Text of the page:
The relation between the levels of subconsciousness, consciousness, and superconsciousness is strictly hierarchical: each psychic–level number of subconsciousness corresponds to the same psychic–level number of consciousness and superconsciousness [1] (Fig. 1). Let us consider in detail how different psychic levels correlate.



Fig. 1. Model of cross–circuit relations of the human psyche.


The first BPM implies the thoughtless and sensuous dissolution of an embryo in the being of the mother womb, which represents for it the whole surrounding world. Here, problems related to the chemical poisoning of the fetus may arise if, for example, its mother smokes, drinks, or does not observe a strict diet. As a result, painful feelings occur, enriching the embryo’s forming subconsciousness. The first hominid circuit is also related to the sensuous integration of a baby into the new surrounding world, entailing the emergence of the feeling of security and comfort. At this stage, problems also arise related to, for example, no support from the mother when something scares a child. The result of such childish stresses in future adult life is, if not fear, at least a permanent feeling of suspicion. The fifth (holistic) circuit again represents the sensuous explora­tion of the surrounding social space and is aimed toward consuming its inherent pleasures. Problems arising here are, as a rule, related to excessive pleasures, which may negatively affect human health.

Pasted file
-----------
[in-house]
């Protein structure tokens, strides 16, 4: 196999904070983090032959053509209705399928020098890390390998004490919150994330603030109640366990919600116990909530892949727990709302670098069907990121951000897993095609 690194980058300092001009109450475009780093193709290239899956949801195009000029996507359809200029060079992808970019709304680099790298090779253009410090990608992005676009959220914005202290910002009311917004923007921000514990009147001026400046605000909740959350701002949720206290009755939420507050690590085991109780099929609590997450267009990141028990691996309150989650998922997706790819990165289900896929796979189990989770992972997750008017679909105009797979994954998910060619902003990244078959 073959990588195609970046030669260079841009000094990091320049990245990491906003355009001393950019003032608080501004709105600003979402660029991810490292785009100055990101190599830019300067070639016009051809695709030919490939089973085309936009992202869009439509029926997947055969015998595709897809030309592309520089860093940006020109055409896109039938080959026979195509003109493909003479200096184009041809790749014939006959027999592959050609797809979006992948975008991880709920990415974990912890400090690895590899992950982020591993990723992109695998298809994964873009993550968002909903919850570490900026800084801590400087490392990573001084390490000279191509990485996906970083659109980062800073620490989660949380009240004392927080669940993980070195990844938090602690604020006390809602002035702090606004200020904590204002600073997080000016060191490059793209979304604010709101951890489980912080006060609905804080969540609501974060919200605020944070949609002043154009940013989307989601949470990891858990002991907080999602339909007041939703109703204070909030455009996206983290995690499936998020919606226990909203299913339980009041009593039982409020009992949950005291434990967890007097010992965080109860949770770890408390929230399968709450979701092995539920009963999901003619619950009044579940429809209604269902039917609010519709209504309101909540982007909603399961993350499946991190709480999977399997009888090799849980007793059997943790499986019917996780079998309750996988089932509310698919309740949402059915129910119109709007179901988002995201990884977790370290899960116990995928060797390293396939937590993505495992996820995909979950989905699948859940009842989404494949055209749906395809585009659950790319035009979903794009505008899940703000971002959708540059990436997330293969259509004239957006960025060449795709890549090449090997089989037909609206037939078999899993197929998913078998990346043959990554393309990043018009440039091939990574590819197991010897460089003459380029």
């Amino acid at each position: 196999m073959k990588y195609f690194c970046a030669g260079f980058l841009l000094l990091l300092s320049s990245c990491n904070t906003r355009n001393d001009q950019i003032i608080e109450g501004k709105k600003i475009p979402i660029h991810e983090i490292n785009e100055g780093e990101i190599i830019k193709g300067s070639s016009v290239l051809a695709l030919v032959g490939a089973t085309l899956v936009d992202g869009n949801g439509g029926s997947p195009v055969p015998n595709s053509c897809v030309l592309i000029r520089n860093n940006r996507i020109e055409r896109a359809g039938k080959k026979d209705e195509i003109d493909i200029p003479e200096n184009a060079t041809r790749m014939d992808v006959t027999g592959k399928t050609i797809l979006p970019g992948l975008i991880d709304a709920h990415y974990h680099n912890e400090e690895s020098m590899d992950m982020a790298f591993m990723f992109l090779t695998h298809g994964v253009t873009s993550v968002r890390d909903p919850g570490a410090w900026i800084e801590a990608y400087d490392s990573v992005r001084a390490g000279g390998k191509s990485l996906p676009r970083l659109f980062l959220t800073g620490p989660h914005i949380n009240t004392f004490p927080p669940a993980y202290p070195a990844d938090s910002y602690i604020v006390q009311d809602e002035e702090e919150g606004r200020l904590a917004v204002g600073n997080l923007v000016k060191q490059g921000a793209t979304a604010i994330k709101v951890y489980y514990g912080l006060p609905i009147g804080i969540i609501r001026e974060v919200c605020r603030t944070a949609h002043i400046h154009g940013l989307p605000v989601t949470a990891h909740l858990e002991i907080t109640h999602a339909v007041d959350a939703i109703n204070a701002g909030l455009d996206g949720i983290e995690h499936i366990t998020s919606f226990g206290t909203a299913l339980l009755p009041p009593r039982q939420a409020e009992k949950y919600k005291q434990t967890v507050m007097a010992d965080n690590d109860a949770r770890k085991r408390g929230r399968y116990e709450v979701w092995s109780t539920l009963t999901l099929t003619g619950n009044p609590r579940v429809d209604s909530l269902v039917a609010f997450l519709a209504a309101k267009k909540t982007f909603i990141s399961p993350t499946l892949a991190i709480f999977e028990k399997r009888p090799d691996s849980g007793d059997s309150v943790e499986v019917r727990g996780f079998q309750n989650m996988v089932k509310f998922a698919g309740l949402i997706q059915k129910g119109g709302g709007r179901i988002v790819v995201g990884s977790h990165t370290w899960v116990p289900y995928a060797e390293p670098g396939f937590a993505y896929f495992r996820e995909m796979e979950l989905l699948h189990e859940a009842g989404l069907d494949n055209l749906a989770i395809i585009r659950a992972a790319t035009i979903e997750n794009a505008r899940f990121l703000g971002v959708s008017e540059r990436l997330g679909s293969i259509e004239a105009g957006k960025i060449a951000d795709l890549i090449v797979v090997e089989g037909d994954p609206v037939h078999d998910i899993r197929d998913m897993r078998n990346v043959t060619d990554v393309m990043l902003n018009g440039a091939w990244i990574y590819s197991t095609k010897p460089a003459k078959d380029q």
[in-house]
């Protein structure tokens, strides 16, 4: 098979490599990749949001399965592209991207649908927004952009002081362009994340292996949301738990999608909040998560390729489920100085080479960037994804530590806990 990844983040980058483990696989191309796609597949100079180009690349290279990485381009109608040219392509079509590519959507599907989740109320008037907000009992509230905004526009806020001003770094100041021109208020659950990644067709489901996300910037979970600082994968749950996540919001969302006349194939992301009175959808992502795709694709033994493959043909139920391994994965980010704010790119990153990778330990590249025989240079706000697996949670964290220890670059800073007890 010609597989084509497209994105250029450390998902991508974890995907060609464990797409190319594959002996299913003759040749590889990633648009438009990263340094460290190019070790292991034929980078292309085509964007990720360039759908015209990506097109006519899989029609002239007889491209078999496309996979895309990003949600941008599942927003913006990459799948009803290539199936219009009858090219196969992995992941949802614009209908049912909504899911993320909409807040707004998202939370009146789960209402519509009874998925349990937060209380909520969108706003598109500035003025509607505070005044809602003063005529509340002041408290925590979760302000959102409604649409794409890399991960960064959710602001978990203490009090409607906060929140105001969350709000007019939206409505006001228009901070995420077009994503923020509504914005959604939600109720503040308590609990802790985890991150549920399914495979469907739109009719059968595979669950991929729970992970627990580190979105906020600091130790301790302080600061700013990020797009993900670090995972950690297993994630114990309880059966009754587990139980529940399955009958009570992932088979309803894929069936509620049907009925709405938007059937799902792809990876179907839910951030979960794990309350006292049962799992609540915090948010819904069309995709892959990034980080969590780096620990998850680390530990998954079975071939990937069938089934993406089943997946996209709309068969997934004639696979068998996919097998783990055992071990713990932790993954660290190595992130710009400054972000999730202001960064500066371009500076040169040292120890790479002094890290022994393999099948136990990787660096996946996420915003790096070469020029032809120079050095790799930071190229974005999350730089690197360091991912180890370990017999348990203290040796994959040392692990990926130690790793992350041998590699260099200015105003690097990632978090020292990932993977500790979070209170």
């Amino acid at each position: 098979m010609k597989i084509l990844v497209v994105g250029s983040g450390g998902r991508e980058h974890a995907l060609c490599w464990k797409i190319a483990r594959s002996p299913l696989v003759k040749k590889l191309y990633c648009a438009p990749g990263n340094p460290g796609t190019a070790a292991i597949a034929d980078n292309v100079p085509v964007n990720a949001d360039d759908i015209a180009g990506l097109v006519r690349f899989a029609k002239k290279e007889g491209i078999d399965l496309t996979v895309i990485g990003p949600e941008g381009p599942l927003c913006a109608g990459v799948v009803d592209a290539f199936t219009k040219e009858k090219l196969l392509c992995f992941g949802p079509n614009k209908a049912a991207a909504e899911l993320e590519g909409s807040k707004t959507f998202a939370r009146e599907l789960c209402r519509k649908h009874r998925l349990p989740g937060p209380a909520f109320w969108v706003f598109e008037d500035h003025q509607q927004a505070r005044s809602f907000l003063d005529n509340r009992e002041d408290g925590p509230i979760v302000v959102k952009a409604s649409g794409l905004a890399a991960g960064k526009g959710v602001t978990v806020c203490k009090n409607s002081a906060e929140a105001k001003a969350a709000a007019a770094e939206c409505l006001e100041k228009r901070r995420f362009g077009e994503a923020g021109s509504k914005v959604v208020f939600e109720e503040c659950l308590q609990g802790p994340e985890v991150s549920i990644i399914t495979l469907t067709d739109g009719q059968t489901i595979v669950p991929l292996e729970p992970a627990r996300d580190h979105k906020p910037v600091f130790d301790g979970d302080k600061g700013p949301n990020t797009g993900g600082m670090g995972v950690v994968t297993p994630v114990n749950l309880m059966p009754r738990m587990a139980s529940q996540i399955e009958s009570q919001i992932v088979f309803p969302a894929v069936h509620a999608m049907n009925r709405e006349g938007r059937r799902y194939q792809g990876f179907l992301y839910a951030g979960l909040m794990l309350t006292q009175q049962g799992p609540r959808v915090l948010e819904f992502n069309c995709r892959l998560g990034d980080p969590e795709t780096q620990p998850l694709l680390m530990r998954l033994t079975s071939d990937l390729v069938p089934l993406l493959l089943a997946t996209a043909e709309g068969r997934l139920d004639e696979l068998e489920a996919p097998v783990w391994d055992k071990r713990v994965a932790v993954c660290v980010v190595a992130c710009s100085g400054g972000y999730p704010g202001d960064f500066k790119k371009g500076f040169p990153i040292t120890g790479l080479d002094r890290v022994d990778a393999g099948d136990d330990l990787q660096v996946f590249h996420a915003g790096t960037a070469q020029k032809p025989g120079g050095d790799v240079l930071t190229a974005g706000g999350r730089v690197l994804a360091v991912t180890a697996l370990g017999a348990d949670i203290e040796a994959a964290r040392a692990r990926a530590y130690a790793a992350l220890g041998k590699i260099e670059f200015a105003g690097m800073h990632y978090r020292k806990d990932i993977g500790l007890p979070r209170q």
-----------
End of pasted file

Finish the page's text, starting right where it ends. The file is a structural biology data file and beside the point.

Thus, all the first levels are characterized by the sensuous cognition of the world. Only the qualitative component of this process changes.